Waste previously barely or not existed. Everything was still (re) usable for something.

newspapertoiletpaperPaper was used again: the blank back of printing to write, papers as insulation (in boots, shoes, after winter cloths and to stop gaps), as kindling and fuel, to rub washed windows dry, as packaging (for vegetables, eggs...) and as a toilet paper. So probably your ass sometimes looked printed. And the remaining paper (cardboard) was bound and retrieved by the youth association to fill the cash.

Other packages were when empty handed back again: jute sacks of grain, flour, potatoes, bottles for milk (if you did not have milk jug or jar), beer, wine, vinegar. And we collected empty bottles to make wine our self. Glass jar with lid I still use to make jam and applesauce.

Old garments traveled as long as they were useful, the whole family around. Then pieces were cut up and remade into children's clothing, lining, pockets, bags for sandwiches or gym shoes, oven mitts, towels, handkerchiefs, replace worn collars and cuffs, elbow attachments, cleaning cloths (kitchen tissue did not exist), dish rag, pillow- or dolls filling. Knitwear was pulled out so that the yarn could be used again. And some went to the dress suitcase to play with. The last one who relished was the ragman.

Anything remotely edible went to the animals (rabbit, dog, pig, chicken...), even the crumbs from the table. And what could perish ended up on the dunghill. A compost heap also did not exist. Bones went to the dog or pig, egg shells back to the chickens.

Building material stayed good. Mud walls, whether or not limed, chunks were put a winter outside and were again loam and kindling. Beams were reused, sills and windows too. Pieces of wood became fuel.
With lime mortar masonry brick were cleaned, the debris strewn and stones reused.
Even bent nails were recovered and knocked straight again. Tools were reforged. Scrap metal was sold every few years to an ironmonger.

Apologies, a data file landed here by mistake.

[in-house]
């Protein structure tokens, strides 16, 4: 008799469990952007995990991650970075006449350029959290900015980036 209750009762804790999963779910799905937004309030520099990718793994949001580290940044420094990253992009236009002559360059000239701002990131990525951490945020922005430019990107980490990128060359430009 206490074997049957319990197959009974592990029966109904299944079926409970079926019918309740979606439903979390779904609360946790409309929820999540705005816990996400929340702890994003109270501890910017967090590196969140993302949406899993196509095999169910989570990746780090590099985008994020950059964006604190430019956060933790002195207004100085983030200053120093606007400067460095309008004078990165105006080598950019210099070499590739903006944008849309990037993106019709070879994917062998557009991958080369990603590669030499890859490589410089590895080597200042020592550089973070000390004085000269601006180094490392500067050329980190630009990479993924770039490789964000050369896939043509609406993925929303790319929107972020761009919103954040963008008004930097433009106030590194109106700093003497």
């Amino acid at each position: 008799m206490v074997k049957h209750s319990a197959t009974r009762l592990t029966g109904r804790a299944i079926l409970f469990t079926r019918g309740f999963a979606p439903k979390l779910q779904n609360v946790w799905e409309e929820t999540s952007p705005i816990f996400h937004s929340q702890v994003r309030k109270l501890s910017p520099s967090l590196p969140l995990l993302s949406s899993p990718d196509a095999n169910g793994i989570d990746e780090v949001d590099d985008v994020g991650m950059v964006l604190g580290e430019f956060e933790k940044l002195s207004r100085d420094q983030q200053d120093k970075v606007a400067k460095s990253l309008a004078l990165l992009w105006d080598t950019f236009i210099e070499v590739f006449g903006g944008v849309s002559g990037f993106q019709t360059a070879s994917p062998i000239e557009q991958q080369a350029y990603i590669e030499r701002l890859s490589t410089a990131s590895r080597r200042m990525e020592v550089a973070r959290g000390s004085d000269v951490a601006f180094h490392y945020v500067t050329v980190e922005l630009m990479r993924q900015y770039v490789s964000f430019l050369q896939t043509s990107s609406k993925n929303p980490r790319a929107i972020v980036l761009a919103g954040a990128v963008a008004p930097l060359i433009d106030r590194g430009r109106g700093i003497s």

Tinfoil went to the nuns for 'missions'. No idea what they did with it.
The few cans we had were used to store nails and screws, to ladle chicken feed, to make (see Pig slaughter) tin graters and as toys.

Just about everything had value and was saved. It would ever be able to serve for something.
Plastics, synthetic stuff and electronics were barely. And so, before there was waste collection such waste was sometimes burned in the garden.

Only some fragments remained. And even then. Glass shards had purchased to scrape off old paint from woodwork. Shards and pieces of tile or tiles were used for roads, as bedding, under the floor, or to fill holes in the earthen road.

Things had earlier last a lifetime. Now we make waste, that when you buy it, for a short time can be used for something. On this website you can only buy products that will last a lifetime. www.buymeonce.com

In 2003, our country ended around 45,000 tonnes of used electrical devices on the scrap heap. In 2012 it was more than 110,000 tonnes. More than double so, and one of the biggest reasons for this, we must obviously look for the perfect sophisticated tactics of the manufacturers. “Devices could work, as the producer would want so, a lot longer, "says the German parliament Doro Steiner. "But then you obviously do not buy a new one soon. So they shorten the life deliberately."

And there are several tricks for. “In devices that make turning movements, such as mixers or toothbrushes, they make the gears in plastic. It costs less and wears more quickly. In TVs are in the electrical supply cheap capacitors, resulting in longer life is shortened by as much as ten years. Or wear parts are near a heat source. And washing machines have too light cables, so the unit also has to give up faster."
(From The Newspages, March 2013)